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    TV Critic’s Corner

    The queen mother of ‘America’s Next Top Model’

    Judges Ashley Graham (left) and Tyra Banks on “America’s Next Top Model.”
    Judges Ashley Graham (left) and Tyra Banks on “America’s Next Top Model.”

    Just a heads-up, readers. Take this and the next few Critic’s Corners with a fat pinch of salt, because while Matthew Gilbert is away (Good luck on “Fear Factor”!) (That’s a guess.) you’ll be hearing from someone who just thought about it for 10 minutes or so and has concluded that “America’s Next Top Model” might be his favorite show. What I’m saying is it’s gonna be a week here in the Corner. 

    If somehow you’ve never seen an episode of “America’s Next Top Model,” I recommend going back the full 24 seasons to the 2003 pilot episode and starting there. At about 300 total episodes at 40 or so minutes each, you’re looking at about 200 hours, or 8½ days of viewing time. Factor in sleep/jobs/kids/whatever and you’ve still got more than enough time to fully self-educate and catch up before this triumphant newest season (on VH1 Tuesday from 8 to 10 p.m.) reaches its inevitably sobby conclusion. But really, you have to start at the beginning. It’s kind of like “Lost,” but there’s no infuriating ending in sight. Only continuous “ANTM” ecstasy.

    Tyra Banks’s pioneering fashion competition show may seem like a run-of-the-mill reality operation in which tall girls from small towns receive vague posing directions like “you’re a cheetah with a secret” and compete for coveted cover shoots within the fast-dissolving polar ice of print fashion media, but it’s so much more than that. I much prefer to think of “America’s Next Top Model” as an extensive verite meta-documentary charting the slow psychological unraveling of Tyra Banks.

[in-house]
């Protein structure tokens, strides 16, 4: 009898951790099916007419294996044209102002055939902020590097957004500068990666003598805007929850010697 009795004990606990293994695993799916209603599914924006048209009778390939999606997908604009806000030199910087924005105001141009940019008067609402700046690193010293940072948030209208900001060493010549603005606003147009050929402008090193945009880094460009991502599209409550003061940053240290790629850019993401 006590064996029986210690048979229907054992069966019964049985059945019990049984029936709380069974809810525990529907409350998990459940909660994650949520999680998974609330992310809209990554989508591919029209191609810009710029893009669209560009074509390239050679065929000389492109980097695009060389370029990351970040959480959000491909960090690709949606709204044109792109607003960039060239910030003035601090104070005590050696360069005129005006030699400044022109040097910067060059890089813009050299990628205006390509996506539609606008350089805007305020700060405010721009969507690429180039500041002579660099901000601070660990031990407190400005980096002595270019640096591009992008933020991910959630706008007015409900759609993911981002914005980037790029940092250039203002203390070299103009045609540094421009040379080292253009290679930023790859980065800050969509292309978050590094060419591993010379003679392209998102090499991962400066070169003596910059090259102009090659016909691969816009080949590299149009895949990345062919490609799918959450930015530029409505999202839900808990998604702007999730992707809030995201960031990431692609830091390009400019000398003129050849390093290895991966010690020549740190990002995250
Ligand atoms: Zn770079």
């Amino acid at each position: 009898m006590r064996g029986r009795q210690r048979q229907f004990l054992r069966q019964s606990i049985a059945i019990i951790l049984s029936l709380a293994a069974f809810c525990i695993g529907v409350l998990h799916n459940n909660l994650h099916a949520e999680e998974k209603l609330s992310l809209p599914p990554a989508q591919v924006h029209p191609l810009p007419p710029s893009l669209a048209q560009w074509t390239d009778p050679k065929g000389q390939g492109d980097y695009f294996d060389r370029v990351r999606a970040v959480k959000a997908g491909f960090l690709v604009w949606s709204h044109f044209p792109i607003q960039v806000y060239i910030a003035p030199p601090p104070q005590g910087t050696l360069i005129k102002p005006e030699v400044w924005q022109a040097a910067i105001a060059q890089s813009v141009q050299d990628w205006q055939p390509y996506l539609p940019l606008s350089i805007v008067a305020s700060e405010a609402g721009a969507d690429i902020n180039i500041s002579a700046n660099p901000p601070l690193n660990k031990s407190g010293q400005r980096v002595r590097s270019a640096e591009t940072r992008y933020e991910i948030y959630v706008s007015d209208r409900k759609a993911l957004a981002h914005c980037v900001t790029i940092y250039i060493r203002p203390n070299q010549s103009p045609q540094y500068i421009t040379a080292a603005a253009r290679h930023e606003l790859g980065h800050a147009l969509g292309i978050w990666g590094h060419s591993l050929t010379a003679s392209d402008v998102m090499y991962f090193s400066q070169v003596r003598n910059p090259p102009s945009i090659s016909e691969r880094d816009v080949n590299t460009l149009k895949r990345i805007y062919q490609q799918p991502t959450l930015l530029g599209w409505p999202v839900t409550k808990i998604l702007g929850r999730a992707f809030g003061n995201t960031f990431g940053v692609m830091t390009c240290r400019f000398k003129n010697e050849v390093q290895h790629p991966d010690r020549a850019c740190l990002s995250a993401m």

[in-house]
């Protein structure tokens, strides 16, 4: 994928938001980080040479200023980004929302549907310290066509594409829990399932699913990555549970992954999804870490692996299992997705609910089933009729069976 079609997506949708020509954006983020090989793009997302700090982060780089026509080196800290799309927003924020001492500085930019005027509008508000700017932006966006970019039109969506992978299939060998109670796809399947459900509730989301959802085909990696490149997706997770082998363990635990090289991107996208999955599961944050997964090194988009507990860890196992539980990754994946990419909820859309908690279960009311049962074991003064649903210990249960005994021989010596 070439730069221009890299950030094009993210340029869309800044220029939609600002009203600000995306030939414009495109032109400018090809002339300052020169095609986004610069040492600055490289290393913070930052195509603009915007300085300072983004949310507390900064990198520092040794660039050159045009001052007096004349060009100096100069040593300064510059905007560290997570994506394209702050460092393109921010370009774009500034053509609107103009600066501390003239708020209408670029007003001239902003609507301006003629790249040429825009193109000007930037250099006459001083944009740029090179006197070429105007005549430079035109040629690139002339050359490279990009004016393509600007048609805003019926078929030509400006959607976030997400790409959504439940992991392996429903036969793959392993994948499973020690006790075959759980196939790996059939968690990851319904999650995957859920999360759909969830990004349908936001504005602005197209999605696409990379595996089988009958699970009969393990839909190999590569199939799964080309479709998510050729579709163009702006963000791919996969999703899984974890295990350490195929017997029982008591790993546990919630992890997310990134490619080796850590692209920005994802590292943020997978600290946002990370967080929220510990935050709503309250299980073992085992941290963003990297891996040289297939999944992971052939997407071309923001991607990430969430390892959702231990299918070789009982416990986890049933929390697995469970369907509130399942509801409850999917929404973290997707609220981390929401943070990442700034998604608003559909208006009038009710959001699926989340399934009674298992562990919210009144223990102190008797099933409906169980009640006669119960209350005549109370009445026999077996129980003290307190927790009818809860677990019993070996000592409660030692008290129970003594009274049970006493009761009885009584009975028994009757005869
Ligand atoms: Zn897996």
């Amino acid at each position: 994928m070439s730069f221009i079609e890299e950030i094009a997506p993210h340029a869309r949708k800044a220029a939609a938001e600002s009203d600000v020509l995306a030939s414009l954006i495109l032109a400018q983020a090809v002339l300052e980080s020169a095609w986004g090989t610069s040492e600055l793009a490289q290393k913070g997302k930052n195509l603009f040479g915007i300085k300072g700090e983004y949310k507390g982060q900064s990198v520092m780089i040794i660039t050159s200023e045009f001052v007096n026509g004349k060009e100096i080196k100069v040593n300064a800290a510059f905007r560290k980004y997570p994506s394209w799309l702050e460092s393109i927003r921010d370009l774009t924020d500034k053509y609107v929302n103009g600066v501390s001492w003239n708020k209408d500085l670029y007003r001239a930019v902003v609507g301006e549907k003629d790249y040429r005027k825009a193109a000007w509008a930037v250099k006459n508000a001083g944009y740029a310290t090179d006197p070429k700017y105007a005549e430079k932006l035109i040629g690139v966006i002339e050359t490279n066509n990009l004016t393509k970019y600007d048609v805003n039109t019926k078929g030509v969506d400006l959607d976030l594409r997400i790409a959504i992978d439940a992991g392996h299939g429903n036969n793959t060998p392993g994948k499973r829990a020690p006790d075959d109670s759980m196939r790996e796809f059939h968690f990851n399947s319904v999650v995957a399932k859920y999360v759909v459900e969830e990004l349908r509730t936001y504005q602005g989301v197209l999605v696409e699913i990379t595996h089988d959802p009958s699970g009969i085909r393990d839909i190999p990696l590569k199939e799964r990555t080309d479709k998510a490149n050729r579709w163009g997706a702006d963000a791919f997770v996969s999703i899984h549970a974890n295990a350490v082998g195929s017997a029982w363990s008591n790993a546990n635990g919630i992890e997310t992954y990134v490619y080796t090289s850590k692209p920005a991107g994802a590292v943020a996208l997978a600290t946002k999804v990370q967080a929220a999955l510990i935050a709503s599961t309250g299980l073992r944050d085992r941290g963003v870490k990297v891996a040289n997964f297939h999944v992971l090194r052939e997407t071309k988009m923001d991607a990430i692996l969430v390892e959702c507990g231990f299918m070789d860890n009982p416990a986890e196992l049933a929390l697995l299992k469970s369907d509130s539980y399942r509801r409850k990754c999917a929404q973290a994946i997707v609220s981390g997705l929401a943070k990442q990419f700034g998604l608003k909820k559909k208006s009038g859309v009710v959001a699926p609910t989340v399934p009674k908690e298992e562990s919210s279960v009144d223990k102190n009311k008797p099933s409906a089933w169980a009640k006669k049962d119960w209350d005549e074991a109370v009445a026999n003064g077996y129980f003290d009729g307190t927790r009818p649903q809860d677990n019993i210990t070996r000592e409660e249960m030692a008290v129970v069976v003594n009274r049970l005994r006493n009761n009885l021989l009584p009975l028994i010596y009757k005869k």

“ANTM” set the standard early on for now-commonplace gag-worthy reality show tropes (so much fainting, and storming off, and underbus-throwing!). But Tyra’s royal reading of chronically over-it contestant Tiffany from Cycle 4 — what some might call her Gettysburg — was a turning point for the series, transforming it from a succession of routine elimination challenges into an endurance study of the strange inner world of Tyra — the one behind the smize — and how she projects that world onto the canvas of her reality and whomever happens to be standing around. This idea seems to crystallize in the churning epicenter of the Cycle 15 motion editorials, and has since exploded outward in a kind of chaotic symmetry. (And you thought Episode 8 of “Twin Peaks: The Return” was intense.)

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    Watch the entirety of “ANTM” in this context and you may see Tyra as heiress-apparent to experimental masters in the vein of Chantal Akerman. Or just watch it until Cycle 15 so you can see Ann’s rollerskating fitness water commercial. It’s . . . [cartoon-chef finger kiss] amazing.

    And surprisingly, this current 24th cycle — which finds Banks restored to queen mother status after letting Rita Ora baby-sit for a year — isn’t showing its years (despite removing its maximum age cap). While the intra-model unrest and the bizarre fashions and matching challenges from episode to episode all seem vaguely familiar (Tuesday’s is the perennial favorite “go-see” challenge), Banks and cohorts Ashley Graham, Drew Elliott, and Law Roach make for a perfectly watchable panel, full of effervescently catty and hopelessly impractical advice. 

    Who will win the title this cycle? It hardly matters. What matters is that we all get a stiff dose of the reality-shaking awareness that all of this — and perhaps all of us — may just be a simulation taking place in Tyra’ s imagination. Did I mention this show is best experienced with a fever? 

    Michael Andor Brodeur can be reached at Follow him on Twitter @MBrodeur.